Romantic Chorus animated documentary review

★★★★

Directed by: Jeff M. Giordano

Film Review by: Jason Knight

Poster for Romantic Chorus

A variety of people talk about their perspectives on dating, marriage and intercourse.


This unusual and interesting documentary utilizes animation and voice-over in order to be creative and explore the chosen subjects. Unlike most documentaries, this one does not record images, but sound. It records the voices of a group of approximately twenty individuals as they speak and it relies on their spoken words in order to pass information to the viewer. The animation that accompanies the narration in a way makes their phrases come to life as it appears to be relevant to what they are saying.


The feature is separated into four chapters: Monogamy, Sex, Fear and Technology. The animation covers the entirety of the film. It begins with a brief voice-over by director Giordano, explaining what motivated him to make this film. The film then moves on to the commentary of the interviewees throughout the chapters. The interviewees consist of a variety of sexualities and share their feelings and experiences regarding intercourse, relationships, getting married, how their sexual orientation affects their lives, what worries them about letting someone into their life and how modern technology such as online dating and texting influences relationships. Unsurprisingly, due to the subject matter, there is explicit language.


A number of animators took part in this project and as a result the animation consists of a variety of forms, including hand-drawn animation, watercolor animation, stop motion animation and claymation. Some sequences also mix live action with animation. The style and contents change every time another person speaks, which makes the film more intruiging to watch. The animated images include a large variety of characters and themes, some of which appear coherent, while others depict nudity or intercourse and others contain sinister and violent depictions. Some are also rather awkward, for instance one sequence shows a woman walking in a forest, entering a large cocoon and emerging with large wins on her back. Another sequence shows a man removing his head, removing the top of his skull like a bin and a pipe emerges from the hole where the head used to be and proceeds to drip blood inside the head. It might be hard to comprehend at times, but each animated sequence represents what the speaker is trying to communicate. It depicts their ideas and emotions.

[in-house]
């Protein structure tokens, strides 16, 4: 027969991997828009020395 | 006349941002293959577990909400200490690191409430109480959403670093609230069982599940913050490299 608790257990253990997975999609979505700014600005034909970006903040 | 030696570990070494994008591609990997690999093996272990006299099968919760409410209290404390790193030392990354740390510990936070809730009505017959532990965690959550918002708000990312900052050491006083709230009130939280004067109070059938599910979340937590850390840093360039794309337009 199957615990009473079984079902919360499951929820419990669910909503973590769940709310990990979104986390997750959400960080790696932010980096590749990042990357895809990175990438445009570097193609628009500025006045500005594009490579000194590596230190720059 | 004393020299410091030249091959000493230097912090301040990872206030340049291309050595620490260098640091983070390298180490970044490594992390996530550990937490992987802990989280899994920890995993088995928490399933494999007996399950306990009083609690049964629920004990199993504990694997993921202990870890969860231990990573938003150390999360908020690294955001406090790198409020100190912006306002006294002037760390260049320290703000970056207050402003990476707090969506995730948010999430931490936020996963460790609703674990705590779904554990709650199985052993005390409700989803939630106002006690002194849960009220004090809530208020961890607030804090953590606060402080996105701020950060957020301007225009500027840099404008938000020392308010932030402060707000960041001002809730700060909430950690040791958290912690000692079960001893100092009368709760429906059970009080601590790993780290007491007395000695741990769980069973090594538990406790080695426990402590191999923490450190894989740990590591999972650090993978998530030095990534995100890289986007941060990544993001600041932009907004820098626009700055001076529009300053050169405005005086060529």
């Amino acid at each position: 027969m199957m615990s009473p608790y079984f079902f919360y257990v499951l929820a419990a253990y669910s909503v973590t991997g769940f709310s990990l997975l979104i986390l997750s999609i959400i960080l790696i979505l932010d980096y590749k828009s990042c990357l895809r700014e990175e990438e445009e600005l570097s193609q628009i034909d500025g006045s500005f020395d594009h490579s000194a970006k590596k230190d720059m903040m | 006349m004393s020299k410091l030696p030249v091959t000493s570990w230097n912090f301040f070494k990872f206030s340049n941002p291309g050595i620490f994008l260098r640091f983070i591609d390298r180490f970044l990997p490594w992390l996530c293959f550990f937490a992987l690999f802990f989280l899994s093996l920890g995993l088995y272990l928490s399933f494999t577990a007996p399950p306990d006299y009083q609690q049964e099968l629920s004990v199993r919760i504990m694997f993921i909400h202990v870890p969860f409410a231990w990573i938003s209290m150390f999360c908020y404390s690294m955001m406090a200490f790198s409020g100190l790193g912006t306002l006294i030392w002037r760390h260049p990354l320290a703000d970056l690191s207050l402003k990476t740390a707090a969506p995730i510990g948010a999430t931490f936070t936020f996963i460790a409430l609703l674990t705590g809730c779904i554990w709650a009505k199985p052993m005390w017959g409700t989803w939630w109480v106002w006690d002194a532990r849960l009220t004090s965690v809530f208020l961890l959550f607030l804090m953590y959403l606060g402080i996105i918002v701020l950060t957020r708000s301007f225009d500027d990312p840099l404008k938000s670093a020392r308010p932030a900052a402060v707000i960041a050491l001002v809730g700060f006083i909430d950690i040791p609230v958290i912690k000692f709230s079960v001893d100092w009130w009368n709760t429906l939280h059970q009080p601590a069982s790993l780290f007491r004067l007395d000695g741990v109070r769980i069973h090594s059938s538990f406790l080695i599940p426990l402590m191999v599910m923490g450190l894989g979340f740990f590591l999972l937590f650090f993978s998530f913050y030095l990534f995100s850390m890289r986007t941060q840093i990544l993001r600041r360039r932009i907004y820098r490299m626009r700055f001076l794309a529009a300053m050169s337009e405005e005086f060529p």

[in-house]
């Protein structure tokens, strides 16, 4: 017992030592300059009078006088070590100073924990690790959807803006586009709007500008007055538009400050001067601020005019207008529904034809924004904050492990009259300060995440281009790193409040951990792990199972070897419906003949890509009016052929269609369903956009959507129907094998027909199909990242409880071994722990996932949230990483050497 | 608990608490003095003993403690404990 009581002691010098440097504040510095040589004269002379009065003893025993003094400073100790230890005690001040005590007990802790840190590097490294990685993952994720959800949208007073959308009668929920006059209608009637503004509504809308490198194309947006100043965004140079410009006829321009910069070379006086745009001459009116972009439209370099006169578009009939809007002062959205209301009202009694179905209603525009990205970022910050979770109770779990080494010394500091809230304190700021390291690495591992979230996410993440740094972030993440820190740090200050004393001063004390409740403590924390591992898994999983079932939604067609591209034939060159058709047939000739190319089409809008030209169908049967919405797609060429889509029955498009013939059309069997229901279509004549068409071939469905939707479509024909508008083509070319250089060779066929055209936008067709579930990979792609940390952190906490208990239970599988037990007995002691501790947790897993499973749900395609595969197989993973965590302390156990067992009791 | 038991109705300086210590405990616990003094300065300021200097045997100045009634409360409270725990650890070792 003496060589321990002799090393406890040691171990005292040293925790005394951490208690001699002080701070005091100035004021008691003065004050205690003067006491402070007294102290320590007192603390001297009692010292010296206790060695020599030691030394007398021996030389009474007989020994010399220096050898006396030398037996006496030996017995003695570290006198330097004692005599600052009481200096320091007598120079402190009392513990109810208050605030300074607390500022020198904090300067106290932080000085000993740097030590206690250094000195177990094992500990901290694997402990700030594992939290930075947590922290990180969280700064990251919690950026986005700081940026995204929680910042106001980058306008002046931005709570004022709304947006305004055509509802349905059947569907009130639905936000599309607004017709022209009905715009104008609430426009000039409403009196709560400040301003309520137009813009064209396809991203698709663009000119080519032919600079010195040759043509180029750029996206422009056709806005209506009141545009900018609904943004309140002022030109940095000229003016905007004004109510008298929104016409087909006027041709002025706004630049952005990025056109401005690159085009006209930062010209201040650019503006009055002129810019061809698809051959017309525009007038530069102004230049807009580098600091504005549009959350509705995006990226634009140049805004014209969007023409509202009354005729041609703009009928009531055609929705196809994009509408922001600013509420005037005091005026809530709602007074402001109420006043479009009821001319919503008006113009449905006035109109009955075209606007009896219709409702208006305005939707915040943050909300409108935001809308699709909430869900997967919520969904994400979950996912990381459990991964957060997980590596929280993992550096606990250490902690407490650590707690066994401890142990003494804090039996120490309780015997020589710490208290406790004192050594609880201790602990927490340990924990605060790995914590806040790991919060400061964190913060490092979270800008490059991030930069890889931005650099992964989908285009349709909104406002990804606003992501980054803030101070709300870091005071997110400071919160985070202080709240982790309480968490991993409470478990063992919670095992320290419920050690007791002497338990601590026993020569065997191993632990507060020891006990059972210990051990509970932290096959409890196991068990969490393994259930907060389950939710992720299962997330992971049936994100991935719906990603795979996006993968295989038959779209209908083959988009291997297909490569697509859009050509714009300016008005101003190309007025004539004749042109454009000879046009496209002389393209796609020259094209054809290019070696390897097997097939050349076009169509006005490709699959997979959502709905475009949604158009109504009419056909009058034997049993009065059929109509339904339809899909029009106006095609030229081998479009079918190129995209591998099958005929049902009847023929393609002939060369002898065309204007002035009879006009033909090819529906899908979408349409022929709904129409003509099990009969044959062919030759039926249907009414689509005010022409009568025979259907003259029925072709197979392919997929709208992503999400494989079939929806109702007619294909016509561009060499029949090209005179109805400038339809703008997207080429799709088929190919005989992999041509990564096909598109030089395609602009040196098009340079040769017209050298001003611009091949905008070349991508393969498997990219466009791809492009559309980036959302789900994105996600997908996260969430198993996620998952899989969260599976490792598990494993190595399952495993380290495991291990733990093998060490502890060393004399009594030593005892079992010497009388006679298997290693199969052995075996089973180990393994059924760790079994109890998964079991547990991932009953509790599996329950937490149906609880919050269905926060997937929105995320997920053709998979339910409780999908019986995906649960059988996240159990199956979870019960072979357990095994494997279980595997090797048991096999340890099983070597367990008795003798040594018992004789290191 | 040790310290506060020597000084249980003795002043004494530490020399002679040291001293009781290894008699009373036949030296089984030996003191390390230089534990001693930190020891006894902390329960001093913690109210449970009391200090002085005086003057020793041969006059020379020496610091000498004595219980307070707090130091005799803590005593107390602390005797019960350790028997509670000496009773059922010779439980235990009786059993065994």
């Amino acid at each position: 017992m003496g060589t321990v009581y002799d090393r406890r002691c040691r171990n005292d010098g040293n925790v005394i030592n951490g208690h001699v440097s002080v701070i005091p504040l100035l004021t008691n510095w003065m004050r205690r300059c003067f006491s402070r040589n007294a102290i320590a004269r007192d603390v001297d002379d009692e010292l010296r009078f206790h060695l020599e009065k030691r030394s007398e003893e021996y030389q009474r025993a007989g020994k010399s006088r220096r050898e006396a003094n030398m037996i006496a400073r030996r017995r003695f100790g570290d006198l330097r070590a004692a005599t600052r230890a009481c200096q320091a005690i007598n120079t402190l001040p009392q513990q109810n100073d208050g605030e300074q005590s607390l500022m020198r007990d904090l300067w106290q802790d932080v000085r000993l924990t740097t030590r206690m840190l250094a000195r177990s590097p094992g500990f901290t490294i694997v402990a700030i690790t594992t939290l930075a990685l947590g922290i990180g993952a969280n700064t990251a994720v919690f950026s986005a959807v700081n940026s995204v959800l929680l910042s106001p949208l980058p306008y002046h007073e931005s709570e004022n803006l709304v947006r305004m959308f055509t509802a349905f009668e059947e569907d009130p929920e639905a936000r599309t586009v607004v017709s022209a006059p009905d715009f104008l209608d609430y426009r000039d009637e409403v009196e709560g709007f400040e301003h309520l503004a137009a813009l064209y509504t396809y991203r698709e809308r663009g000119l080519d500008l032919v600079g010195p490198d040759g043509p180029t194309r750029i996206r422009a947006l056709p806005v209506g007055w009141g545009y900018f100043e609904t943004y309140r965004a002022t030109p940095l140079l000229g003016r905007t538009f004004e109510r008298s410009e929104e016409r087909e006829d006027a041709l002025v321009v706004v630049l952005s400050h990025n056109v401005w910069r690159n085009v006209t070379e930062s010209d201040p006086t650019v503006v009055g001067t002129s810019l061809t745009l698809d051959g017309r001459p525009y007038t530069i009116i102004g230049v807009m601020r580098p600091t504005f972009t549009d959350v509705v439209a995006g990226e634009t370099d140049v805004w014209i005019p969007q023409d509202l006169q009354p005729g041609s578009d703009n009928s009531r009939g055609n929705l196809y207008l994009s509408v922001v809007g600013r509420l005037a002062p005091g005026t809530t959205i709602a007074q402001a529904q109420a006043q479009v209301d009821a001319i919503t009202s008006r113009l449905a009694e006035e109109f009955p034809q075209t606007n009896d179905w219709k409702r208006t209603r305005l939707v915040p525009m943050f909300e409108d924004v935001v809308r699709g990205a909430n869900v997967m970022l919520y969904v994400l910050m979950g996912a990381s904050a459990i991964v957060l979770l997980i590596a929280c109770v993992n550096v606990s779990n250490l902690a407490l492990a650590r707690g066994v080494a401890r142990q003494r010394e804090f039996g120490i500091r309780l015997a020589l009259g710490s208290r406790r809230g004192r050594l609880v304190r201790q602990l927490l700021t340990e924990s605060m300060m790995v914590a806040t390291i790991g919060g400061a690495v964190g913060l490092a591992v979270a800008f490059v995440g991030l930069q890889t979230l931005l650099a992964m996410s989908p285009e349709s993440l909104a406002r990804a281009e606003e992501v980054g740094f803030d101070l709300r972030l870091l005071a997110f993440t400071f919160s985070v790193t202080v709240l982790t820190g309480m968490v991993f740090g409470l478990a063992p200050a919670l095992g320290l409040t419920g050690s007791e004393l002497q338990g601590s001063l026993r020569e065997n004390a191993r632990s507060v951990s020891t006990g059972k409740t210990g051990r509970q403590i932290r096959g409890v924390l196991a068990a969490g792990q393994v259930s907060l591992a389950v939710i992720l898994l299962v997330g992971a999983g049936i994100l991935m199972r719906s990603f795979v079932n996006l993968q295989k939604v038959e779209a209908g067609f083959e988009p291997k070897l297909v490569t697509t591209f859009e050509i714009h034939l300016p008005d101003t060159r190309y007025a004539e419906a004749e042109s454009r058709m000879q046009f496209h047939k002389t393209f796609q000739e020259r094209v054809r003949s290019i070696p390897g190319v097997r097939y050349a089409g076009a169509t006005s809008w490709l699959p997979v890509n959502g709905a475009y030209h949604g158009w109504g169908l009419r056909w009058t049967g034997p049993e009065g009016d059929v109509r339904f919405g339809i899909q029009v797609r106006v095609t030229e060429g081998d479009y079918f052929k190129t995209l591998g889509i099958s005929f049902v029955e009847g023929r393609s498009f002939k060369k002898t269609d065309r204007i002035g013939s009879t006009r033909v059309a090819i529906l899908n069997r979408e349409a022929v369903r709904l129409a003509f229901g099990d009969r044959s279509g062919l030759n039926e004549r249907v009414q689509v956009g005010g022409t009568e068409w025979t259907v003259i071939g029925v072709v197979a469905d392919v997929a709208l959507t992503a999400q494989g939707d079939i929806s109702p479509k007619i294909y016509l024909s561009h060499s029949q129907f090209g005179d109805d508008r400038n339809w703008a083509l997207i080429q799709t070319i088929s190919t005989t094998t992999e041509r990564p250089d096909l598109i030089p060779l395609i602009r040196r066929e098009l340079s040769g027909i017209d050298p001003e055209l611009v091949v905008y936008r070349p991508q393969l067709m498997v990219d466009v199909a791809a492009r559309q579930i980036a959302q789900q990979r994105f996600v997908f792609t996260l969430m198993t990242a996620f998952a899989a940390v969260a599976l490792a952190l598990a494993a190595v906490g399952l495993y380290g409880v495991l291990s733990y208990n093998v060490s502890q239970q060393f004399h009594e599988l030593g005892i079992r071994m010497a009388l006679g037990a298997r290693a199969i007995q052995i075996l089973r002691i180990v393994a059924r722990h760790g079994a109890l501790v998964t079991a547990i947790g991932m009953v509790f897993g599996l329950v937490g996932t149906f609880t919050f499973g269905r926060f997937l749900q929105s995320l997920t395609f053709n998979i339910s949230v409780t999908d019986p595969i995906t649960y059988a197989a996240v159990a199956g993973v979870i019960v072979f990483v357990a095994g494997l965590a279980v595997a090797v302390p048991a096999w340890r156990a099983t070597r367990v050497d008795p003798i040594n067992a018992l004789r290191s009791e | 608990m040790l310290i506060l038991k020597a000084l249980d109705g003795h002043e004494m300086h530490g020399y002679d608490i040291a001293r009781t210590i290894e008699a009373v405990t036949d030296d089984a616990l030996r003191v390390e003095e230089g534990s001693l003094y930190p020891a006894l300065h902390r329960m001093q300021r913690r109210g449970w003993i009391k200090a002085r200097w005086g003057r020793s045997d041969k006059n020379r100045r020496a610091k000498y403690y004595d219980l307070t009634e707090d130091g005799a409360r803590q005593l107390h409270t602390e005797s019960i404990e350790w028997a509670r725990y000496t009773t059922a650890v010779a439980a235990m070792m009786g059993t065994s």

It is worth mentioning that there are a few sequences, during which the interviewee is animated. This technique might help the viewer identify with them more.


With the exception of the closing credits, there is no music. The only sounds belong to the narrator's voices and they all to a good job talking about the various issues and they feel.


Interestingly, this documentary could effectively be experienced just by listening to it, since it includes no documented footage or score. Just listening to people's thoughts would be a different experience. On the other hand, if the film was viewed without audio, that might make another experience worth pursuing.


Romantic Chorus is a rather stimulating achievement. It is quite interesting to listen to each individual's point of view and experiences, concerning the matters mentioned above. It is also appealing to view all the wonderful work that was developed for this project by very talented artists. It is almost like visiting an art museum.


To summarize, this documentary is very well made and succeeds in grabbing the audiences attention both visually and audibly. The topics attract attention and so do the animations. It deserves a lot or praise and recognition.

#JasonKnight